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On this Independence Day, Is the Old Civil Religion Dead?

July 4, 2014

stock-photo-2964519-united-states-capitol
I’m just inside this part of July 4th, trying to stay cool! And not wanting to exert my brain a lot either, to write an in-depth article…. SO… some food for thought to go along with all the other food this week-end.

First, in speaking of “civil religion”, is this even a term familiar to you?

If not, the brief article in Wikipedia will get you up to speed on the basics, quickly.  There is a lot to explore about and within the subject beyond this, of course… entire books, courses, etc.  For here, just the general concept: Civil religion involves religious or quasi-religious ideas, symbols, etc. that are shared by a large portion of a nation (or similar societal structure) across specifically religious lines — the use of “God language” by politicians, prayers or biblical quotes at meetings or commemorations, religious placards (such as the Ten Commandments), or structures such as crosses at public places, etc.

So what is becoming of civil religion, do you think, as our national consciousness seems increasingly polarized? At the least, our political processes are increasingly polarized.  (I’ve heard a few researchers or commentators recently emphasizing that it is our political processes that is much more polarized than our citizenry, and I consider this likely to be true.)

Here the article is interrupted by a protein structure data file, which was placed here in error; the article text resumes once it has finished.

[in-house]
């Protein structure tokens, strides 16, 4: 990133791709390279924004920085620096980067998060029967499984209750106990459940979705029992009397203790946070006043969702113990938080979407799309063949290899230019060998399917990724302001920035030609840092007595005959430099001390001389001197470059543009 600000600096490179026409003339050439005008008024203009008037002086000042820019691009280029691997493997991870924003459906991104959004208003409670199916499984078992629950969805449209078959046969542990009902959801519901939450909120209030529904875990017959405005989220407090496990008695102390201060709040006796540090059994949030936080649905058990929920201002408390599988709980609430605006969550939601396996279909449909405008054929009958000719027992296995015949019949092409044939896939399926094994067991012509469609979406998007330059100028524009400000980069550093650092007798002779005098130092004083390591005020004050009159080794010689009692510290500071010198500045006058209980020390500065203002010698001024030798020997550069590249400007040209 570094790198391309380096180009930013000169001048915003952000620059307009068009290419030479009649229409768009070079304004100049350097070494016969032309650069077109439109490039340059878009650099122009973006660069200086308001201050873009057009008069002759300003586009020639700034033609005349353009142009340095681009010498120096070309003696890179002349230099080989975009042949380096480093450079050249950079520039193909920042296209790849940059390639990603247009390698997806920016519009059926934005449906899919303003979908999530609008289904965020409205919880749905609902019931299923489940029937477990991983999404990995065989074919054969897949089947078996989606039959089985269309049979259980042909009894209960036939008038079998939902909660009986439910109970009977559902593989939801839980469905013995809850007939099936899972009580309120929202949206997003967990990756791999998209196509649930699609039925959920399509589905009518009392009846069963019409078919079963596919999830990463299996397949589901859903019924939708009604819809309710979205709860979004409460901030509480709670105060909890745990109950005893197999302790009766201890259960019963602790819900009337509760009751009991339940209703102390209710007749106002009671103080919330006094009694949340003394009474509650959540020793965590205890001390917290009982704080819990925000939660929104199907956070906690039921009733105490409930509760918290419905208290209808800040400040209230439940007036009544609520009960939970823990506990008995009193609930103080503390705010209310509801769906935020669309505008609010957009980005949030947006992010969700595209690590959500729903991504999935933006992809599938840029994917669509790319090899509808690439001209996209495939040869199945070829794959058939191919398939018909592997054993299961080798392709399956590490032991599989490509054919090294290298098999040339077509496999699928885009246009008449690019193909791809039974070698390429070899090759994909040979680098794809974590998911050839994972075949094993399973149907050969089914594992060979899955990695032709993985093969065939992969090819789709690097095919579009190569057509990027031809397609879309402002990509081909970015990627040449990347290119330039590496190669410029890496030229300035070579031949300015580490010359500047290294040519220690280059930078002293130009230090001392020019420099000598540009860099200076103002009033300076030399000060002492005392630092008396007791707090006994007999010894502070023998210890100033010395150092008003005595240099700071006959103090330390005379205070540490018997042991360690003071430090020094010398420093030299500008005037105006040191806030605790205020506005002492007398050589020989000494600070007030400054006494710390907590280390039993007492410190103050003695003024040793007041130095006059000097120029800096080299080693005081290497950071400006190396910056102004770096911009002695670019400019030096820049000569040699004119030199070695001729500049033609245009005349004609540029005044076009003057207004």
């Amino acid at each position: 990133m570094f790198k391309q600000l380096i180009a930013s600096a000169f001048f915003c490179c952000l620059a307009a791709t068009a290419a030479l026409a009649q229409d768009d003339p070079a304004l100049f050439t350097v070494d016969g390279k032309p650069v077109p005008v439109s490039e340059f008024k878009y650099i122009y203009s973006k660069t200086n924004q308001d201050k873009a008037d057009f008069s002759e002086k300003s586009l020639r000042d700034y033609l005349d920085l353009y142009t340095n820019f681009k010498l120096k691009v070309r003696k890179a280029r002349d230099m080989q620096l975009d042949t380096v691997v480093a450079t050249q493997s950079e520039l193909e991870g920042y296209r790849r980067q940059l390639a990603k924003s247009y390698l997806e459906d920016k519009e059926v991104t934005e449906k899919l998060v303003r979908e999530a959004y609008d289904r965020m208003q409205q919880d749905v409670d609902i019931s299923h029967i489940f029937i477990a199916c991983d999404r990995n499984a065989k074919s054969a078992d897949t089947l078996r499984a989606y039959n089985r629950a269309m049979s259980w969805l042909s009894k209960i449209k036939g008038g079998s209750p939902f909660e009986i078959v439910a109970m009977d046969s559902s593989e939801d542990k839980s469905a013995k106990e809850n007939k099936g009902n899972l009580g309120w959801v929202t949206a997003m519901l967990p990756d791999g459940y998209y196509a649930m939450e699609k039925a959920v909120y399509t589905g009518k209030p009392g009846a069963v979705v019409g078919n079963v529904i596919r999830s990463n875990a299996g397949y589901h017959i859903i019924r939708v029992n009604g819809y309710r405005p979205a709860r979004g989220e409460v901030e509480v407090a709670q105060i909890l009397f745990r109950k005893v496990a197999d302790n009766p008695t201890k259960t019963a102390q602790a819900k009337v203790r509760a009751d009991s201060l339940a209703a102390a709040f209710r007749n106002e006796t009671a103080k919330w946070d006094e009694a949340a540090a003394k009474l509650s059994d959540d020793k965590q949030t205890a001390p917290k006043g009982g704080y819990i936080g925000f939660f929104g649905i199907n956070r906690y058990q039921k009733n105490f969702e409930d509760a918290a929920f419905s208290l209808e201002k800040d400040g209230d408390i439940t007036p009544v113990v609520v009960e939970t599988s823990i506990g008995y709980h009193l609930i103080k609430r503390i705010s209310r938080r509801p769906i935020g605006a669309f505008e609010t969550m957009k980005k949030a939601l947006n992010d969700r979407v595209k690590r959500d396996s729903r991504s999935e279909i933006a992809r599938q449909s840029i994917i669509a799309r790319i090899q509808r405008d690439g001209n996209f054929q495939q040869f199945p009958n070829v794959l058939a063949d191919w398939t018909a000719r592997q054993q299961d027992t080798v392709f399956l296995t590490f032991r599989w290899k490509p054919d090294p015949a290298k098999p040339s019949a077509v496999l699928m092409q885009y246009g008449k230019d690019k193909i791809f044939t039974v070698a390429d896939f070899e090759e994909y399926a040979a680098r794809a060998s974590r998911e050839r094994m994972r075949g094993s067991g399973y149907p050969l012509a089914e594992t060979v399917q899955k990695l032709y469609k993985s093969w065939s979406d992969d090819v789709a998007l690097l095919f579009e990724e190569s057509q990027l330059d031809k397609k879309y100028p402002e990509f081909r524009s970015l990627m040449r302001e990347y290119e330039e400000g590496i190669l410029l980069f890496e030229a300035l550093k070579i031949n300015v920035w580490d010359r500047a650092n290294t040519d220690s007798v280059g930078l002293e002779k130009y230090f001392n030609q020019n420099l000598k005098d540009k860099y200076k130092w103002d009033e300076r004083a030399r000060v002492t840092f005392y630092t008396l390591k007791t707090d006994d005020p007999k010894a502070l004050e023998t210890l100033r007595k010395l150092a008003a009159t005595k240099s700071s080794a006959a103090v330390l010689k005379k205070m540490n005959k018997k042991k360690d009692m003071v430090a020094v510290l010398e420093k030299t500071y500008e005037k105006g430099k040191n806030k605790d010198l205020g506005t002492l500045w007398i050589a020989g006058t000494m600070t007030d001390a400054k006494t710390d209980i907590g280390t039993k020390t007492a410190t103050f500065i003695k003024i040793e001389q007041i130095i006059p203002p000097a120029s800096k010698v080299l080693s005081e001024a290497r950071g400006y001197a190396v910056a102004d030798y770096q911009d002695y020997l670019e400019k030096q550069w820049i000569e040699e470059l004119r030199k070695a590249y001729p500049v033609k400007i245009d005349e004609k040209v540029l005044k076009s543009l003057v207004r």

Is there even a proper place for “civil” religion in things to do with government, under the US Constitution? Or should the “no establishment” clause rule out even this more common-ground and “generic” kind of religious speech or symbolism?  

Just my opinion on this: It is and always will be impossible to draw clear lines between what is “religious” and what is “secular”, so until something becomes clearly excessive–at least to me(!)–I don’t begrudge people some public symbolism, some mixing of God-talk into the political process….

On the other hand, I do believe many traditional Christians are in freak-out mode with the rapidity of change in a number of areas, and this is prompting outcries, lawsuits, etc., that are indeed “excessive” or ill-founded.  They are often merely reactionary when there is little or no true threat–for example to “religious liberty” or freedom of speech.

What gets you alarmed, on either “side” (or anywhere) on these issues? 

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